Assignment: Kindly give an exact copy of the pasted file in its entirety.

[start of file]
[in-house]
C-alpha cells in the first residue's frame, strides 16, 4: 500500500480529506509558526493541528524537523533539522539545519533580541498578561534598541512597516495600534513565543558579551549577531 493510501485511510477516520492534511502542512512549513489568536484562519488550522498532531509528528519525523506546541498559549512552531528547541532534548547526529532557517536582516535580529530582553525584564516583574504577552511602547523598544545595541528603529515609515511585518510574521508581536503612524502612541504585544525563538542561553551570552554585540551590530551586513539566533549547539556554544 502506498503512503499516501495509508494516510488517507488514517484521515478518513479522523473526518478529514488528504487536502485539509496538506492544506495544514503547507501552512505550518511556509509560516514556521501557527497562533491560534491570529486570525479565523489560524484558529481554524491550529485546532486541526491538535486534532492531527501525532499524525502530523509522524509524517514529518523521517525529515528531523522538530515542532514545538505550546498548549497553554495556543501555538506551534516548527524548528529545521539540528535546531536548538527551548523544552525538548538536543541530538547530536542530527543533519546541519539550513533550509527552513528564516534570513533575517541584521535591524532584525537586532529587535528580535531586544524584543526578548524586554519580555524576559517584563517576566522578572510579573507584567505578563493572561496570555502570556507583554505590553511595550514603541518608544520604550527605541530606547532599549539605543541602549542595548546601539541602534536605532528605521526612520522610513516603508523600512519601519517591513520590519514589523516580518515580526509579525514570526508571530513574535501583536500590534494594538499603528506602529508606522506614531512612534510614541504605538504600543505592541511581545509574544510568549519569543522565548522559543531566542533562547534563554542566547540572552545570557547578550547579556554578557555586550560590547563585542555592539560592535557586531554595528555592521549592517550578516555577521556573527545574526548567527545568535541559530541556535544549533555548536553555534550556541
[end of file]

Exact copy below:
[in-house]
C-alpha cells in the first residue's frame, strides 16, 4: 500500500480529506509558526493541528524537523533539522539545519533580541498578561534598541512597516495600534513565543558579551549577531 493510501485511510477516520492534511502542512512549513489568536484562519488550522498532531509528528519525523506546541498559549512552531528547541532534548547526529532557517536582516535580529530582553525584564516583574504577552511602547523598544545595541528603529515609515511585518510574521508581536503612524502612541504585544525563538542561553551570552554585540551590530551586513539566533549547539556554544 502506498503512503499516501495509508494516510488517507488514517484521515478518513479522523473526518478529514488528504487536502485539509496538506492544506495544514503547507501552512505550518511556509509560516514556521501557527497562533491560534491570529486570525479565523489560524484558529481554524491550529485546532486541526491538535486534532492531527501525532499524525502530523509522524509524517514529518523521517525529515528531523522538530515542532514545538505550546498548549497553554495556543501555538506551534516548527524548528529545521539540528535546531536548538527551548523544552525538548538536543541530538547530536542530527543533519546541519539550513533550509527552513528564516534570513533575517541584521535591524532584525537586532529587535528580535531586544524584543526578548524586554519580555524576559517584563517576566522578572510579573507584567505578563493572561496570555502570556507583554505590553511595550514603541518608544520604550527605541530606547532599549539605543541602549542595548546601539541602534536605532528605521526612520522610513516603508523600512519601519517591513520590519514589523516580518515580526509579525514570526508571530513574535501583536500590534494594538499603528506602529508606522506614531512612534510614541504605538504600543505592541511581545509574544510568549519569543522565548522559543531566542533562547534563554542566547540572552545570557547578550547579556554578557555586550560590547563585542555592539560592535557586531554595528555592521549592517550578516555577521556573527545574526548567527545568535541559530541556535544549533555548536553555534550556541